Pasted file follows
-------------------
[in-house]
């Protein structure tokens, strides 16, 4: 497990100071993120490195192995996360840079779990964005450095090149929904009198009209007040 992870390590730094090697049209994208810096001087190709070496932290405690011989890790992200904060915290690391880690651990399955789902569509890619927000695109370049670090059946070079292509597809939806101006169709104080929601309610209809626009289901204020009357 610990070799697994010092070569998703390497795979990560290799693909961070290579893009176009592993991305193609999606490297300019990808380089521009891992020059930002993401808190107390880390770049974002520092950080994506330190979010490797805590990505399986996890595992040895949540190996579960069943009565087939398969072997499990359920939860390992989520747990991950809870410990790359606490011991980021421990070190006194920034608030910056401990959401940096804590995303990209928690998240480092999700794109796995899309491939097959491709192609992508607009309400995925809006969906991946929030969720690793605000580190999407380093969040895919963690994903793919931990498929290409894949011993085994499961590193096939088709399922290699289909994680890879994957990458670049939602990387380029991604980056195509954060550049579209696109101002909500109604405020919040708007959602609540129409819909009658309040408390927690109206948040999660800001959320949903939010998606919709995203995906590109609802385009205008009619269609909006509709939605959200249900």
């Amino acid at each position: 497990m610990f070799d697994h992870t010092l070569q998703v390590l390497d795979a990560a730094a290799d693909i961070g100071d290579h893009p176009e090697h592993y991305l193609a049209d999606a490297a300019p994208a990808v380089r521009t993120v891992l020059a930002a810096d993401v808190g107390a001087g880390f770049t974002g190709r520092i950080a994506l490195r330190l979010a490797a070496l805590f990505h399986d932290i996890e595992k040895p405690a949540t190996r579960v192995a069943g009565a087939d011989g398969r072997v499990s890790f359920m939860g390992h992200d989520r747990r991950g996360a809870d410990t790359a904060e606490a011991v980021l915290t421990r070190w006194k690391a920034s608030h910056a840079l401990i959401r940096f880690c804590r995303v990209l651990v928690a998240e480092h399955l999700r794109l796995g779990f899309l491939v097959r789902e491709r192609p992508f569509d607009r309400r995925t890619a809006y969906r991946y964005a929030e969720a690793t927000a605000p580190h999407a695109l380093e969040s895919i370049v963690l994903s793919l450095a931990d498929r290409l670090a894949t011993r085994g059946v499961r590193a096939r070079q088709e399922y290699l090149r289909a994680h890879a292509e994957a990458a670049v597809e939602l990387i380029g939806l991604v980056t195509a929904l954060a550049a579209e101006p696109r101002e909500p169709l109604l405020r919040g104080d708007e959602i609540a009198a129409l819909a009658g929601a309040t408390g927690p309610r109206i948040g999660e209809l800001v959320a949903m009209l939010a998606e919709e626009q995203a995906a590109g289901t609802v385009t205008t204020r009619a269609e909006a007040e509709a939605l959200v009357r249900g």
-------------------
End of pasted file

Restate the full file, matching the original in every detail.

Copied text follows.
[in-house]
């Protein structure tokens, strides 16, 4: 497990100071993120490195192995996360840079779990964005450095090149929904009198009209007040 992870390590730094090697049209994208810096001087190709070496932290405690011989890790992200904060915290690391880690651990399955789902569509890619927000695109370049670090059946070079292509597809939806101006169709104080929601309610209809626009289901204020009357 610990070799697994010092070569998703390497795979990560290799693909961070290579893009176009592993991305193609999606490297300019990808380089521009891992020059930002993401808190107390880390770049974002520092950080994506330190979010490797805590990505399986996890595992040895949540190996579960069943009565087939398969072997499990359920939860390992989520747990991950809870410990790359606490011991980021421990070190006194920034608030910056401990959401940096804590995303990209928690998240480092999700794109796995899309491939097959491709192609992508607009309400995925809006969906991946929030969720690793605000580190999407380093969040895919963690994903793919931990498929290409894949011993085994499961590193096939088709399922290699289909994680890879994957990458670049939602990387380029991604980056195509954060550049579209696109101002909500109604405020919040708007959602609540129409819909009658309040408390927690109206948040999660800001959320949903939010998606919709995203995906590109609802385009205008009619269609909006509709939605959200249900």
């Amino acid at each position: 497990m610990f070799d697994h992870t010092l070569q998703v390590l390497d795979a990560a730094a290799d693909i961070g100071d290579h893009p176009e090697h592993y991305l193609a049209d999606a490297a300019p994208a990808v380089r521009t993120v891992l020059a930002a810096d993401v808190g107390a001087g880390f770049t974002g190709r520092i950080a994506l490195r330190l979010a490797a070496l805590f990505h399986d932290i996890e595992k040895p405690a949540t190996r579960v192995a069943g009565a087939d011989g398969r072997v499990s890790f359920m939860g390992h992200d989520r747990r991950g996360a809870d410990t790359a904060e606490a011991v980021l915290t421990r070190w006194k690391a920034s608030h910056a840079l401990i959401r940096f880690c804590r995303v990209l651990v928690a998240e480092h399955l999700r794109l796995g779990f899309l491939v097959r789902e491709r192609p992508f569509d607009r309400r995925t890619a809006y969906r991946y964005a929030e969720a690793t927000a605000p580190h999407a695109l380093e969040s895919i370049v963690l994903s793919l450095a931990d498929r290409l670090a894949t011993r085994g059946v499961r590193a096939r070079q088709e399922y290699l090149r289909a994680h890879a292509e994957a990458a670049v597809e939602l990387i380029g939806l991604v980056t195509a929904l954060a550049a579209e101006p696109r101002e909500p169709l109604l405020r919040g104080d708007e959602i609540a009198a129409l819909a009658g929601a309040t408390g927690p309610r109206i948040g999660e209809l800001v959320a949903m009209l939010a998606e919709e626009q995203a995906a590109g289901t609802v385009t205008t204020r009619a269609e909006a007040e509709a939605l959200v009357r249900g």